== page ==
Friday, February 01, 2008

Carnaval, Free Birth Control, and the Catholic Church

Much like last year,* the Catholic Church in Brazil is showing its reactionary views towards birth control at Carnaval. The celebration starts Saturday, and once again, health departments are giving out free condoms (and, in Recife, Pernambuco, the morning-after pill) as a way to promote safe sex and deter unwanted pregnancies. In the wake of last year's campaign (slogan: "With condoms, the good time goes on after the party," a phrase which could be seen anywhere from billboards to the metro here in Rio), the health department is promoting the condoms this year with teh slogan "Good in bed means using a condom." Despite the government's stance to try to combat AIDS and other diseases, the Church hasn't changed (not that I expected it to):

The church has nothing against having fun during the Carnival, but the banalization of human sexuality is something we cannot tolerate," Bishop Antonio Augusto Dias Duarte of the Life and Family Commission of the National Conference of Brazilian Bishops said last week.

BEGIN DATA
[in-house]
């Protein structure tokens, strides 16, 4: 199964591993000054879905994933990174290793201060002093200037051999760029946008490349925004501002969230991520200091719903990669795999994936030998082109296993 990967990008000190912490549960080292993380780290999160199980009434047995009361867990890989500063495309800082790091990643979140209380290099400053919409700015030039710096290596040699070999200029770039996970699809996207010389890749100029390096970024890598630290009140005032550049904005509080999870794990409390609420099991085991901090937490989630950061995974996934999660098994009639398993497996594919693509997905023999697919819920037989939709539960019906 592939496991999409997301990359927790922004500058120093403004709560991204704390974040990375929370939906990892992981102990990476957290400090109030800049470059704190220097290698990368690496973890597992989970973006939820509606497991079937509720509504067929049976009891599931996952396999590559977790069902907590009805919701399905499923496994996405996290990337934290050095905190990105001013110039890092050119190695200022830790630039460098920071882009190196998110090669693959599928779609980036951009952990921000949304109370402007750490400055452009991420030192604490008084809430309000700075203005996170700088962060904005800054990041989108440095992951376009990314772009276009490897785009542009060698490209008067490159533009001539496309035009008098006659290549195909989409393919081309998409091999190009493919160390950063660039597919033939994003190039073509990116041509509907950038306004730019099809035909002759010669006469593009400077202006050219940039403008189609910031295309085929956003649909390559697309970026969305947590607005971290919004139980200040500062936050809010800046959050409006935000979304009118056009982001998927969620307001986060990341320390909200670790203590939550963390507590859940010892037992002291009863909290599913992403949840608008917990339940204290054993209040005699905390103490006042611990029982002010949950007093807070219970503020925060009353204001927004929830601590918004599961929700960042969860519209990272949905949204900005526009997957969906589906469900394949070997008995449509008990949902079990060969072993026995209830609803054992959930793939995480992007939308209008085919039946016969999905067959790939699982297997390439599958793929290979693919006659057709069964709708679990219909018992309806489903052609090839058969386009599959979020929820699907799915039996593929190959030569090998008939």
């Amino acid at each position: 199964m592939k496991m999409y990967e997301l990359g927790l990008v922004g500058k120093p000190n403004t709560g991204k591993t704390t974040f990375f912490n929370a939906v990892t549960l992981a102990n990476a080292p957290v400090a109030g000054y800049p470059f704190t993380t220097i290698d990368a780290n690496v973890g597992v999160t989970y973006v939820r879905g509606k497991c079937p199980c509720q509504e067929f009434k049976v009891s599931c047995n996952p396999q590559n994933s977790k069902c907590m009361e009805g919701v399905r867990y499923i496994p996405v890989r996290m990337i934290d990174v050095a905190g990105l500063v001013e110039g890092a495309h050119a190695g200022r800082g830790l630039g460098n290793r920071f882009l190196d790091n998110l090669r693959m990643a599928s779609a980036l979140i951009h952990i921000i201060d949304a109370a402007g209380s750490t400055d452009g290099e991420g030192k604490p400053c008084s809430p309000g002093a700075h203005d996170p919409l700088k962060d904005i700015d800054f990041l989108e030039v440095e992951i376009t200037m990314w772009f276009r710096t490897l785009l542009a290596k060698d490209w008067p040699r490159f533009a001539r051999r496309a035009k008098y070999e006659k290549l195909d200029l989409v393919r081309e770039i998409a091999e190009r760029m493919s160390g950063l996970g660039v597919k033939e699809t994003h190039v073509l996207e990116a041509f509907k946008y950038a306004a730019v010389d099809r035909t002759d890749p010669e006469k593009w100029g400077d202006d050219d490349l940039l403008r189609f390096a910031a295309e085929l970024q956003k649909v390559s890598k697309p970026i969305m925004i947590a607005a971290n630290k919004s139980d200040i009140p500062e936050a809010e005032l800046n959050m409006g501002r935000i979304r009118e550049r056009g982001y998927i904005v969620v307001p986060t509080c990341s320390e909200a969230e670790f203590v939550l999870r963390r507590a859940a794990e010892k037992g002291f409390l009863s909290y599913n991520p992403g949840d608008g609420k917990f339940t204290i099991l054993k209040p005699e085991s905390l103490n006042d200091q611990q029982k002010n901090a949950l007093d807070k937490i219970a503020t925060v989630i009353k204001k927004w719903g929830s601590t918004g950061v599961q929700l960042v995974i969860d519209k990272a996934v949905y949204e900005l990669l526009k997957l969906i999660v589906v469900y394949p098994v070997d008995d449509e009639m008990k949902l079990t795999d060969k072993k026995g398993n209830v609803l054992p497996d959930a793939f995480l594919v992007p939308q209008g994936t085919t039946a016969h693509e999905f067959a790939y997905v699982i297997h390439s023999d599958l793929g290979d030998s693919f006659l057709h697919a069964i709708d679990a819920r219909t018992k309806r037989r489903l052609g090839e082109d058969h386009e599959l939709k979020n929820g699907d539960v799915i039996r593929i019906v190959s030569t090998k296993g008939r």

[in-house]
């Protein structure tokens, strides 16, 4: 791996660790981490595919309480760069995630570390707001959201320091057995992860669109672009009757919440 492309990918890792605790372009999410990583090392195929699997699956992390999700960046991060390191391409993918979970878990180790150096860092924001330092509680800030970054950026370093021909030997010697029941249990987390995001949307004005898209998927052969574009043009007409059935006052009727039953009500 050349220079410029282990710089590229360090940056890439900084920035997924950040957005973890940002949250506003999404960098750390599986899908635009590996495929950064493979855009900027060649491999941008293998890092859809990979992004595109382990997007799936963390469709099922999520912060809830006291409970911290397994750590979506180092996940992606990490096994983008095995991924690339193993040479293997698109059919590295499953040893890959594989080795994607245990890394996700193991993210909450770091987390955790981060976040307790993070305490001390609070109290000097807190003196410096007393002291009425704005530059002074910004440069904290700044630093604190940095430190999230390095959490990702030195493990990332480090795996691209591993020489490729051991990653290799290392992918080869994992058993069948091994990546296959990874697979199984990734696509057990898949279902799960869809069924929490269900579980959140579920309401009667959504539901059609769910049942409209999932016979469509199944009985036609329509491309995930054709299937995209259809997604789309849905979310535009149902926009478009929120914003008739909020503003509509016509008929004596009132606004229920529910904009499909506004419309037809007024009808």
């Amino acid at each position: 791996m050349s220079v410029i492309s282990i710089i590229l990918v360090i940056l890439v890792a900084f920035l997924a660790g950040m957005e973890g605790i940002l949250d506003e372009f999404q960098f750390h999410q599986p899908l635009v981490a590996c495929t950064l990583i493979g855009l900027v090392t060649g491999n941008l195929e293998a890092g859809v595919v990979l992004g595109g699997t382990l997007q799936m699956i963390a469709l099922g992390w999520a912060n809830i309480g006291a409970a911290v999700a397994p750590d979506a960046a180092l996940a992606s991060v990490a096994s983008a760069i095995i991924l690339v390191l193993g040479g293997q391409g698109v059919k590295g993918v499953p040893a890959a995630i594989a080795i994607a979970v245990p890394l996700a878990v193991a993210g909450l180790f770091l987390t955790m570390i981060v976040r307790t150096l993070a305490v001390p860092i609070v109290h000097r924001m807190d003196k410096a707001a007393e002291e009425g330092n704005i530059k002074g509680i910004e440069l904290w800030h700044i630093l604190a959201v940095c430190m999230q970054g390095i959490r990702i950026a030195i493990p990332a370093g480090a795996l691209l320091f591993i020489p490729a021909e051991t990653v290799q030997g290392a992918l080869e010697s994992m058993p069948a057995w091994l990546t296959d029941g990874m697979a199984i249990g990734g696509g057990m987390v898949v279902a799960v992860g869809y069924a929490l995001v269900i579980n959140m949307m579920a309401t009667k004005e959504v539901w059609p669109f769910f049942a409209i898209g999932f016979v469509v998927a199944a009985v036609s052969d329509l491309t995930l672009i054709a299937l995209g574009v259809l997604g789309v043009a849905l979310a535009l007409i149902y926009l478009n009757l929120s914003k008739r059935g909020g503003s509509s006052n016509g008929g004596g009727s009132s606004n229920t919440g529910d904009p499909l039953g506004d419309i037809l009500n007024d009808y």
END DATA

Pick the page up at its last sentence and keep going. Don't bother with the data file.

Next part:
This isn't really surprising, of course, but it is still frustrating that unmarried men who've never had sex are concerned with "banalization" of the act. Still, I'm really glad to see the government (and much of the population) basically ignoring the Church** on this one, and promoting safe sex. Catholic leaders and the extremely devout can hem and haw that this will "encourage" people to have sex, but this is baloney, and the government's doing all it can to help prevent the spread of disease or unwanted pregnancies is a great idea.

*As in an interesting and fun aside, the image from the first story for last year actually shows the condoms, each with a different soccer team's symbol on it. It is probably a brilliant way to promote condom use, as Brazilian fans are dyed-in-the-wool devotees to their teams in a way that few Americans in any sport are.

**I also love the fact that, in the Catholic News Network story on this, it glossarizes the story under "excommunication". Retrograde views call for retrograde categorizations, I guess.